The flag on Colbert helped give OU starting field position at the Texas 46 en route to a 40-yard FG by OU’s Michael Hunnicutt for a 10-3 lead with 13:19 left in the 2Q.

The defense also got no help/points from the offense in the 3Q for the fourth straight game.

Here are Texas’ five drives that started in the 3Q (beginning with starting position):

1) TX19 ... 3 plays ... 4 yards ... 1:24 ... punt

2) Okla49 ... 3 plays ... 3 yards ... 1:24 ... punt

3) TX20 ... 5 plays ... 12 yards ... 2:04 ... punt

4) TX17 … 3 plays … 8 yards … 1:32 … punt

5) TX11 … 5 plays … 8 yards … 2:36 … punt

The Sooners, knowing Texas’ defense was tiring, went up-tempo on a 5-play, 63-yard drive, capped by on an out-and-up TD pass from Knight to Shepard with 4:17 left in 3Q.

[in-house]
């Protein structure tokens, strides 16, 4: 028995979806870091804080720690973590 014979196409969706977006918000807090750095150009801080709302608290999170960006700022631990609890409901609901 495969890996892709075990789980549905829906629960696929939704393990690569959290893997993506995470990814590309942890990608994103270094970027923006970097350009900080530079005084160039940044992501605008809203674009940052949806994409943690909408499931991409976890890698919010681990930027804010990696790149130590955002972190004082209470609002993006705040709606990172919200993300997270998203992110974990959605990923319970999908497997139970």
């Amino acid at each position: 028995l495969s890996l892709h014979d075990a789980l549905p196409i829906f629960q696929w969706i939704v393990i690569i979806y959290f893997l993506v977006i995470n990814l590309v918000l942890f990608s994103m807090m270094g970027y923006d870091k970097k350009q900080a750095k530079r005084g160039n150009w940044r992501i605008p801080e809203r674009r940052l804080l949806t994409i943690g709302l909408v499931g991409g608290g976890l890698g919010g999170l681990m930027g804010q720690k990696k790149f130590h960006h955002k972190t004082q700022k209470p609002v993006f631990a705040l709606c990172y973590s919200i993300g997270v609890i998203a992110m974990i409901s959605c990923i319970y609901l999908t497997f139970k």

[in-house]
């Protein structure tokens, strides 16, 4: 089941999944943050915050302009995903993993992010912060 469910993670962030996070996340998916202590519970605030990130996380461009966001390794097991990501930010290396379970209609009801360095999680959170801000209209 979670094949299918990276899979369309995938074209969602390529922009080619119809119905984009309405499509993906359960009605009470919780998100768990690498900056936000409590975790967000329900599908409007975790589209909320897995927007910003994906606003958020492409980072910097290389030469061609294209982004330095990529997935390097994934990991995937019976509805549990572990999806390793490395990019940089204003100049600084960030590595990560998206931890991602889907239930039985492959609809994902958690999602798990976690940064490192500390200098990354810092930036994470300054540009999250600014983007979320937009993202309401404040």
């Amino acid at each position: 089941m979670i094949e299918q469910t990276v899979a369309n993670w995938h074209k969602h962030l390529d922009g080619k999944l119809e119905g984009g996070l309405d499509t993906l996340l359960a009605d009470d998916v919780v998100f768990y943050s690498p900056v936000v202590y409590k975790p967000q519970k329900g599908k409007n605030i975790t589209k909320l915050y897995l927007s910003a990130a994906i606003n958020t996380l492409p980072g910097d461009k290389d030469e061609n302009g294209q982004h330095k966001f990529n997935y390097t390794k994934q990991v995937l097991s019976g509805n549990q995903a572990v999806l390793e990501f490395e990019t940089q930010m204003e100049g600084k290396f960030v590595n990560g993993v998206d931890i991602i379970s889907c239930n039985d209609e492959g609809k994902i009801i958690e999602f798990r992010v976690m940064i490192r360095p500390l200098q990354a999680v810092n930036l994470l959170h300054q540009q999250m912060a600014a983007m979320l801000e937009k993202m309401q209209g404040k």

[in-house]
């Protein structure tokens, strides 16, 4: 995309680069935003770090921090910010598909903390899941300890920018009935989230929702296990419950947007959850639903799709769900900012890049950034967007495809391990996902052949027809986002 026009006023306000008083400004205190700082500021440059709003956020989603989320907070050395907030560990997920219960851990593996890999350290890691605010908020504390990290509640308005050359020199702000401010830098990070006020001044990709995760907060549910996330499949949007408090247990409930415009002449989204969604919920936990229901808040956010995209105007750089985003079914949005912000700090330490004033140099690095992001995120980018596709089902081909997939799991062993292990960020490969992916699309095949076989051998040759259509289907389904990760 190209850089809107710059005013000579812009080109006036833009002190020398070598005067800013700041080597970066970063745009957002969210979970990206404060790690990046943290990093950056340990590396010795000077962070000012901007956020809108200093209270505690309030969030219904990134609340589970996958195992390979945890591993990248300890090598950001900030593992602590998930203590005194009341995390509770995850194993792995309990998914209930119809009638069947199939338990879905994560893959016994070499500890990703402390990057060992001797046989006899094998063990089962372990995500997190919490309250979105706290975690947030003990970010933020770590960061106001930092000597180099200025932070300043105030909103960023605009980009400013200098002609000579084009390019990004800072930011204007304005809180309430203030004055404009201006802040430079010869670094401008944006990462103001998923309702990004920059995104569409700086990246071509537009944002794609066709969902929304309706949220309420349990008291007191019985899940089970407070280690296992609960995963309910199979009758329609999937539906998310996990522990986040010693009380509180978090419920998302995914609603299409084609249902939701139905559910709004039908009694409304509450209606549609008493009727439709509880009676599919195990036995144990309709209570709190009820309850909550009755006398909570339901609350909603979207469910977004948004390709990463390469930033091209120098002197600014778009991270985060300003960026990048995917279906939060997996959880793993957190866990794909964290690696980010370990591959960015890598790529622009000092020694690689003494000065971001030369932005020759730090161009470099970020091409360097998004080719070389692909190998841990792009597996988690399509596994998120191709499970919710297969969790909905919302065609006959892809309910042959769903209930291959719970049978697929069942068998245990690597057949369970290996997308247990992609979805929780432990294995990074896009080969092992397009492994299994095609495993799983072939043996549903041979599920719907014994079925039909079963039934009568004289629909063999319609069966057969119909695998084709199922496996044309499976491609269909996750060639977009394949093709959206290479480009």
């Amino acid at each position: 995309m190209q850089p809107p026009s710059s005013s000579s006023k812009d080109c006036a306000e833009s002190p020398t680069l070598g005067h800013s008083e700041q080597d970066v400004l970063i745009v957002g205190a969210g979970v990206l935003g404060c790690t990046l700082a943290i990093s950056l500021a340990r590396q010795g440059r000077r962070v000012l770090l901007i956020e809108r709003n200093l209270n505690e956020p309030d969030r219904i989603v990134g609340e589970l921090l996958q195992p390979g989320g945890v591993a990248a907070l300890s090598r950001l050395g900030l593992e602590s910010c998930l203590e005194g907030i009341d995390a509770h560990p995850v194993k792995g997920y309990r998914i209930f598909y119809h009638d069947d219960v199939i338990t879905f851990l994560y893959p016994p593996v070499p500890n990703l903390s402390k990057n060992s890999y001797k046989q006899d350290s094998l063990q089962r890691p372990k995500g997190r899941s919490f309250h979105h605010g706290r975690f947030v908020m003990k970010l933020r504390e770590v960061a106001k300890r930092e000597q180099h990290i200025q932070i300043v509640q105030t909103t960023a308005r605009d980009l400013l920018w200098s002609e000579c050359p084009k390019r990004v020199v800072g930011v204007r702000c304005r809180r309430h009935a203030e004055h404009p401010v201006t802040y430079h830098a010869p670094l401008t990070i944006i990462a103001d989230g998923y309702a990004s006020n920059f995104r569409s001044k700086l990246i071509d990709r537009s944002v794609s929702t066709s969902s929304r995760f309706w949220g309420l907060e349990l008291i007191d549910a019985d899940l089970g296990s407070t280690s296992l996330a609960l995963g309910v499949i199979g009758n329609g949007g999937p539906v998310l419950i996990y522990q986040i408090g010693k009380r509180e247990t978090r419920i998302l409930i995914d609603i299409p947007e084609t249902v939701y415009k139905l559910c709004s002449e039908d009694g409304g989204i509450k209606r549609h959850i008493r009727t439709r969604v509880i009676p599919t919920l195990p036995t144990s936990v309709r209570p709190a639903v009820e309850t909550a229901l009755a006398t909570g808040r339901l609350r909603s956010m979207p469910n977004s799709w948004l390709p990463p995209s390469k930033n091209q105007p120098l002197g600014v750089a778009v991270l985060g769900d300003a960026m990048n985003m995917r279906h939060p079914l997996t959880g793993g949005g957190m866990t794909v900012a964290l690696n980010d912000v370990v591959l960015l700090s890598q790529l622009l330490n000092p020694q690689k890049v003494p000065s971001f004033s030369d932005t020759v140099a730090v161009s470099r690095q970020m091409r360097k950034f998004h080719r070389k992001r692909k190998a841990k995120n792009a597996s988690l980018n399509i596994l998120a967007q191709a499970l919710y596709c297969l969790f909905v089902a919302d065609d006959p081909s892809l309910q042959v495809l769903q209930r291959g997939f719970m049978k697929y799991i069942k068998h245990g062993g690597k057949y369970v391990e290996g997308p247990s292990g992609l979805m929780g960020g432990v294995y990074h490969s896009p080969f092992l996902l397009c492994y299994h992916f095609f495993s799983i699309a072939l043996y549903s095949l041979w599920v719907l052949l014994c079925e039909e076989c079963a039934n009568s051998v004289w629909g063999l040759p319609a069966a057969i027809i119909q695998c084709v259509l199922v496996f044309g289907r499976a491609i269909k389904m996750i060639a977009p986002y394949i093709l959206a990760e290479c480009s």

The Texas defense bowed up for one more three-and-out, but after UT’s offense went three-and-out again (after gaining just 8 yards), OU went on another scoring drive. The Sooners’ tempo clearly bothered Texas, and it finally got Trevor Knight and the OU offense into a rhythm.

Texas also allowed OU RB Samaje Perine to get loose for a swing pass for 9 yards on third-and-4 from the OU 31 with just more than 3 minutes left. That first down allowed OU to burn another 3 minutes off the clock before punting.

Without timeouts to stop the clock, Texas was screwed.

1) UT burned its first timeout of the second half with 11:12 left before Swoopes ran for 2 yards on fourth-and-1 from the UT34, extending a TD drive.

2) UT burned another timeout with 4:57 left before Swoopes’ failed 2-point conversion.

3) And Texas burned its final timeout with 1:12 left and OU facing third-and-10 from the UT 46 on a drive that ended in an OU punt two plays later.

#6 … POSITIVE: Tyrone Swoopes threw for a career-high 334 yards (27 of 44 passing) and spread the ball around.